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Home :: Archive :: 1991 :: October ::
Staging Shakespeare's Unstaged Scenes
Shakespeare Electronic Conference, Vol. 2, No. 257. Monday, 14 Oct 1991.
 
 
(1)	Date: 	Sat, 12 Oct 91 19:35:42 PDT
	From: 	
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	Subj: 	SHK 2.0256  Staging Shakespeare's Unstaged Scenes
 
(2)	Date: 	Sat, 12 Oct 1991 23:52:16 -0400
	From: 	Steve Urkowitz <surcc@cunyvm.bitnet>
	Subj:   Re: SHK 2.0256  Staging Shakespeare's Unstaged Scenes
 
(3)	Date: 	Sun, 13 Oct 91 11:43:54 PDT
	From: 	
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	Subj: 	SHK 2.0256  Staging Shakespeare's Unstaged Scenes
 
 
(1)------------------------------------------------------------------------
 
Date: 		Sat, 12 Oct 91 19:35:42 PDT
From: 		
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Subject: Staging Shakespeare's Unstaged Scenes
Comment: 	SHK 2.0256  Staging Shakespeare's Unstaged Scenes
 
Who would be motivated to kill the porter of Inverness castle?
 
 
(2)-----------------------------------------------------------------------
 
Date: 		Sat, 12 Oct 1991 23:52:16 -0400
From: 		Steve Urkowitz <surcc@cunyvm.bitnet>
Subject: 2.0256  Staging Shakespeare's Unstaged Scenes
Comment:      	Re: SHK 2.0256  Staging Shakespeare's Unstaged Scenes
 
ON THE UNSTAGED SCENE CONVERSATION:
 
Though this might be an odd tangent, I was led to think about unexpected
effects of running the beginning of one scene smack onto the ending of
the scene before.  When working with composer Paul Kozel setting up
music and sound effects for OTHELLO last semester, my wife (Susan
Spector of Baruch College) and I began tinkering with the storm that
begins Act II.  Paul brewed up wind on his computer, and then he
suggested some thunder followed by alarum bells to rattle that Cyprus
fortress.  As we talked someone suggested some preliminary storm
warnings during Iago's last speech.  IN the event, we had   "  . . . And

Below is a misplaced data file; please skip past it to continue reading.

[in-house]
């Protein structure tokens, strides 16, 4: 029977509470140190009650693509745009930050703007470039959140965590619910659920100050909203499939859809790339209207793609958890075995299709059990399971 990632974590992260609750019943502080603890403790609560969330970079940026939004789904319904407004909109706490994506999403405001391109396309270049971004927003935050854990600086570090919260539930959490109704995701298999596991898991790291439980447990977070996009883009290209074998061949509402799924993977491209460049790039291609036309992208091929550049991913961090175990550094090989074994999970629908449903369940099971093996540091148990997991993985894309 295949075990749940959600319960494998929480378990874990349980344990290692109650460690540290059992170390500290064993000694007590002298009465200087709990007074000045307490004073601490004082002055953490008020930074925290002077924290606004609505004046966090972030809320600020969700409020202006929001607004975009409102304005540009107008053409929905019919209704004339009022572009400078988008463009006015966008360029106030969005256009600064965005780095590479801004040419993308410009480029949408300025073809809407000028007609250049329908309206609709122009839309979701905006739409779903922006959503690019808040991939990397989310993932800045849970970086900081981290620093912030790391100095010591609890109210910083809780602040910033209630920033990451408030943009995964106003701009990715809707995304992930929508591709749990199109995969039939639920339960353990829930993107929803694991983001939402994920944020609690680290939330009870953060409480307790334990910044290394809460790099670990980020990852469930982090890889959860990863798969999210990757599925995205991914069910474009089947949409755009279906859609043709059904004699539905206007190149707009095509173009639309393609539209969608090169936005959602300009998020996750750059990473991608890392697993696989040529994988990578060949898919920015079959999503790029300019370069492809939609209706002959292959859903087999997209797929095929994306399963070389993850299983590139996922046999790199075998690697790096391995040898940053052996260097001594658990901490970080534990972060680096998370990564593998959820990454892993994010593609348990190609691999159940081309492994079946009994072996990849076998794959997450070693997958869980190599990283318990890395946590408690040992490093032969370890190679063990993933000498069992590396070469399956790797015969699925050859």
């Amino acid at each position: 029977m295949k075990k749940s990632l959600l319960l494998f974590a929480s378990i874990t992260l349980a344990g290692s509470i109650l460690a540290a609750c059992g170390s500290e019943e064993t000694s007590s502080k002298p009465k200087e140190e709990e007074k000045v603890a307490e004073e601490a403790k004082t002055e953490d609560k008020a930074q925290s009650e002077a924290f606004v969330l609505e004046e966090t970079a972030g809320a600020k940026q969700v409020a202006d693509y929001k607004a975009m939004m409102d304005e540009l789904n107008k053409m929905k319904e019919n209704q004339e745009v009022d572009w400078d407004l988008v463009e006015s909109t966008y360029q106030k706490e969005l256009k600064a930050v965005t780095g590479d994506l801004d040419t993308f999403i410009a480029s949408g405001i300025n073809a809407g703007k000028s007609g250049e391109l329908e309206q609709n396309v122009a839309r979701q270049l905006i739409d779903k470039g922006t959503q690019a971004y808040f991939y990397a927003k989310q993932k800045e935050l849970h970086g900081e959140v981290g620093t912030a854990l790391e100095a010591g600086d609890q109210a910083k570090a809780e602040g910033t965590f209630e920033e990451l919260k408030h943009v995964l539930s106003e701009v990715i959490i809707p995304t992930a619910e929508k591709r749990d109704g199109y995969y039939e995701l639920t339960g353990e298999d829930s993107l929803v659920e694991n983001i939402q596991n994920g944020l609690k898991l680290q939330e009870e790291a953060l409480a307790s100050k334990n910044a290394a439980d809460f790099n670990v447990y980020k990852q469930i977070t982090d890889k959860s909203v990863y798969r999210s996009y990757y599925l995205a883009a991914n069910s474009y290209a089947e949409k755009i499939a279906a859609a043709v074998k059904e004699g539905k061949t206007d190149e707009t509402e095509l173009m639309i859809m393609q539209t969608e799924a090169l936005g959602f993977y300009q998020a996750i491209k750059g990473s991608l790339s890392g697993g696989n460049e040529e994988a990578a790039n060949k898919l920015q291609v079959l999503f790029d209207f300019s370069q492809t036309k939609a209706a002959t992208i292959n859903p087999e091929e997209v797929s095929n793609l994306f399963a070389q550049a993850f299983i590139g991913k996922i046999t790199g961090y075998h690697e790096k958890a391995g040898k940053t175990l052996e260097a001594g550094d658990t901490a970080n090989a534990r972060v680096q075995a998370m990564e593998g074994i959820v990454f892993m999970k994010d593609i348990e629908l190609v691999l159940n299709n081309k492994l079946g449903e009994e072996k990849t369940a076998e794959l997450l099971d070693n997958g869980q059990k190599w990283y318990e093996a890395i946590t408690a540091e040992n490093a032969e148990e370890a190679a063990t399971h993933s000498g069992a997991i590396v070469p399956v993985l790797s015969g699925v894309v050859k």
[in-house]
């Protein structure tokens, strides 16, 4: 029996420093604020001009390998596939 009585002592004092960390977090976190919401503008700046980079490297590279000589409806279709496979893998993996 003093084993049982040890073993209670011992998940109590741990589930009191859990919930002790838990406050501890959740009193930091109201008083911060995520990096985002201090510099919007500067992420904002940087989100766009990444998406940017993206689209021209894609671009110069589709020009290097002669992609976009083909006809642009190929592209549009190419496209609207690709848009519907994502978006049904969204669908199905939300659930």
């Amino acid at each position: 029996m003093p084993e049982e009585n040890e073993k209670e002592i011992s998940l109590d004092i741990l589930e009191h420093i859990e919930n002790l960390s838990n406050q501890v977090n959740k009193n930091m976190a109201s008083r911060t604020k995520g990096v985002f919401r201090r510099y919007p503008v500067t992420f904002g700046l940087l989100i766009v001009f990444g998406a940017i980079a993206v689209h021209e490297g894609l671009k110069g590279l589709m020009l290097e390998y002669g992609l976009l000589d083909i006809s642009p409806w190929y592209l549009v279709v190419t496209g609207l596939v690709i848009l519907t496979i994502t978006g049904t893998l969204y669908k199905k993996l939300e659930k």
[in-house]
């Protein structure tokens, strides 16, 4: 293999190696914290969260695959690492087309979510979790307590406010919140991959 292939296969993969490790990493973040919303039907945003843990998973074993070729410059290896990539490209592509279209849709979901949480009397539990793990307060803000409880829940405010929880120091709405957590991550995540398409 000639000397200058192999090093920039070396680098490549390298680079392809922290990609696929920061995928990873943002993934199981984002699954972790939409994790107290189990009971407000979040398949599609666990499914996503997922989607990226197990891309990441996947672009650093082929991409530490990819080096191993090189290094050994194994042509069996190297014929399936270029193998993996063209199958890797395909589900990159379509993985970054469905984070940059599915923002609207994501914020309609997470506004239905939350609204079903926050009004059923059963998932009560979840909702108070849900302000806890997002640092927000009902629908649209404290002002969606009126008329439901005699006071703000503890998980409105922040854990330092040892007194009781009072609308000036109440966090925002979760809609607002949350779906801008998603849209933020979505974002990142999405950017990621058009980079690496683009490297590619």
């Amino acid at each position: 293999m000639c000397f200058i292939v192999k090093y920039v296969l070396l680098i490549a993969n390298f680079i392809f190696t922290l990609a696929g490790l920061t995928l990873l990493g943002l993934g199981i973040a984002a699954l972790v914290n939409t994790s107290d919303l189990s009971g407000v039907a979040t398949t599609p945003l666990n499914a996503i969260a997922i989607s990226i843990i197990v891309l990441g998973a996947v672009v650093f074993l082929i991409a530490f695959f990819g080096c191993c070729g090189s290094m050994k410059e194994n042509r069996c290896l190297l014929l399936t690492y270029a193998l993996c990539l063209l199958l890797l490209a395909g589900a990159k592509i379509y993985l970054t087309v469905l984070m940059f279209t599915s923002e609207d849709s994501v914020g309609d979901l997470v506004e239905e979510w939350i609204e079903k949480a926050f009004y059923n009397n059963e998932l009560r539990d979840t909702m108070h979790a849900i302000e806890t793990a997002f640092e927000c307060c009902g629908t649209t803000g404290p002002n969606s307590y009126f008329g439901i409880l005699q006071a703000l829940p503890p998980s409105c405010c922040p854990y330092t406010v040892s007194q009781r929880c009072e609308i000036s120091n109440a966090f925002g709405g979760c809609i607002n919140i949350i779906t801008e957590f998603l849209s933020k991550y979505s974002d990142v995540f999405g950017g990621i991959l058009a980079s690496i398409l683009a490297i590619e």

will as tenderly be led by the nose / As asses are."   DISTANT WARNING,
THREATENING RUMBLE  ""I have't. It is engender'd."  Rumble Rumble.
"Hell and night" CRACK "must bring this monstrous birth" --CRACK-- "to
the world's light" KaBOOM CRASH WIND (blow the fuses on the speakers)
THUNDERBOOM.  Iago learned the timing of the two warning CRACKs so he
could bring on the storm with his imaginings.  He would leap into the
air and hurl his arms to pull down the sound.  The next entry
of Montano and his buddies has to fight through the same storm, now
blown 1200 miles to the east . . . Ah, cheap theatrics!  Just like that
gaudy KING LEAR 2.4-3.1 transition.
 
      As a general matter, I wonder how other directors use those
potentialities as actors from one scene reform the imaginative space of
the scene before or after theirs.
 
             Yours ever,
 
	        Steve Urkowitz (SURCC@CUNYVM)
 
 
(3)--------------------------------------------------------------------
 
Date: 		Sun, 13 Oct 91 11:43:54 PDT
From: 		
 This e-mail address is being protected from spambots. You need JavaScript enabled to view it
 
Subject: Staging Shakespeare's Unstaged Scenes
Comment: 	SHK 2.0256  Staging Shakespeare's Unstaged Scenes
 
I think the trouble with substituting visual for narrated scenes
is that doing so takes the emphasis off language. It is true
that modern audiences are more accustomed to having their
visualization done for them, rather than allowing the
language to work inside their heads, and sometimes I guess
it makes sense to accommodate that.  But part of the power
of art is to educate its audience, or reader, in the
appropriate mode of perception, and if one tampers too
much with the original balance of vision to words, one
deprives the play of its educative power in this mode.
 
Kay Stockholder
 

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